Forget bears: 6 places to people-watch in Alaska


Craggy fjords, wide glaciers and endless mountains draw visitors from around the world to Alaska, but next time you’re here, save a little time for checking out the people, too. After all, it takes a quirky, independent type of person to willingly live in a state where winter rules and bears roam the city streets. Some of the best places to see both Alaskans and tourists are these six great people-viewing locations:

Alaska dipnetting
Dipnetting in Alaska.

Hit Anchorage’s Weekend Market
The largest open-air market in the state draws a fairly even (and entertaining) mix of locals and visitors to mingle in seven acres of handicrafts, food, buskers and a rotating parade of entertainment acts on the market stage.

Visit the Alaska Center for the Performing Arts
It’s a standing joke among locals that if you linger in the lobbies of Anchorage’s most distinguished theater venue, you’ll see “finery” that includes everything from tuxes and tails to dog-torn Carhartt work pants. Not only is the joke true, there’s a good chance that Carhartt guy and tux-and-tails guy will know each other and have a great conversation.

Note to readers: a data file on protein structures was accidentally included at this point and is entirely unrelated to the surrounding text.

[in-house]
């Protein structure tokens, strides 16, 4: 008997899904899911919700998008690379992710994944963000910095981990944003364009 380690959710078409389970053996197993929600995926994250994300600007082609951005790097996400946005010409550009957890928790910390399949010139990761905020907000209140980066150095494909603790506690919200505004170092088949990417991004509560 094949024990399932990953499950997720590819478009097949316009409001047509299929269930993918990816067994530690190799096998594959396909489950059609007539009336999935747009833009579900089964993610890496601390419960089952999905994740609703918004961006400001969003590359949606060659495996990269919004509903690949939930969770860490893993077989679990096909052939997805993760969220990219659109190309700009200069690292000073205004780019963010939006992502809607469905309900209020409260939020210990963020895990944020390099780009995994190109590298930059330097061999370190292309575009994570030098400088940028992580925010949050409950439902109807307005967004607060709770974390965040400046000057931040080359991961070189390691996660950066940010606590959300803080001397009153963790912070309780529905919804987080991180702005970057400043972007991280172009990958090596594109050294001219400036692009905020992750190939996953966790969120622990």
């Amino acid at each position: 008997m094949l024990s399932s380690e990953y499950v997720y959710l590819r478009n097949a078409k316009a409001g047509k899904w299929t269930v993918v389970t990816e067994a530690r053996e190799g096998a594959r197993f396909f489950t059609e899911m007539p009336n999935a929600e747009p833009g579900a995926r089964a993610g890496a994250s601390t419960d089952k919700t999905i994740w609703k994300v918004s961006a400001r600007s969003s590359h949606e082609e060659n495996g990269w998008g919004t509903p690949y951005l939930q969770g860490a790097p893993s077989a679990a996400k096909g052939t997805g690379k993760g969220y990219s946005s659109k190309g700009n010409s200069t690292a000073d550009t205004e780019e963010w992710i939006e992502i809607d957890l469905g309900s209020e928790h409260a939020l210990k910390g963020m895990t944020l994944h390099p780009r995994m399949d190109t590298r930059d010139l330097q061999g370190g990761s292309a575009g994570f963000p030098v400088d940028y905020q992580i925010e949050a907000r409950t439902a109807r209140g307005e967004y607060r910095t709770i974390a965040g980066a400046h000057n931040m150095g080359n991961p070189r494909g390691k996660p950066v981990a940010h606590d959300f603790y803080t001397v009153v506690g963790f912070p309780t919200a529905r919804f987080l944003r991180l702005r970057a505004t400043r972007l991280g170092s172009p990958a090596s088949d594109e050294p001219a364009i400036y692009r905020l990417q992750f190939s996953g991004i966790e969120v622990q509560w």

Watch Alaska’s First People
For a different kind of people watching, visit the Alaska Native Heritage Center. This is the place to learn about Alaska’s 11 distinct indigenous cultures, see native arts being taught to a new generation and tour replicas of traditional villages from multiple tribes.

The Winner Creek Hand Tram
Near the midpoint of the Winner Creek hiking trail in Girdwood, you’ll find a hand tram: a chance to climb into a dangling metal cage and haul yourself hand-over-hand across Winner Creek Gorge. The stations at either end are set up so bystanders can help move the tram along—if they want to—and on a busy summer day, you’ll see all kinds of reactions to the challenge.

Dipnetting in Kenai
Kenai, Alaska has a population of about 7,000—but throughout July, as many as 15,000 people per day flock to beaches along the mouth of the Kenai River for one of the most peculiar Alaskan activities you’ll ever see: dipnetting salmon. Only locals can participate, but it’s worth a trip just to watch as entire families set up shop on the beach and then wade armpit-deep into the water, pushing giant, five-foot-wide hand nets in front of them.

Flattop Mountain
Perched on the outskirts of Anchorage, 3,510-foot Flattop Mountain is far and away the most popular hiking trail in the state. Sit and watch a while and you’ll see everyone from professional mountaineers to grandpas in flip-flops scrambling up the last rocky stretch to the plateaued peak. Despite its popularity, do take the mountain seriously—this is also one of the busiest places for the volunteers of the Alaska Mountain Rescue Group.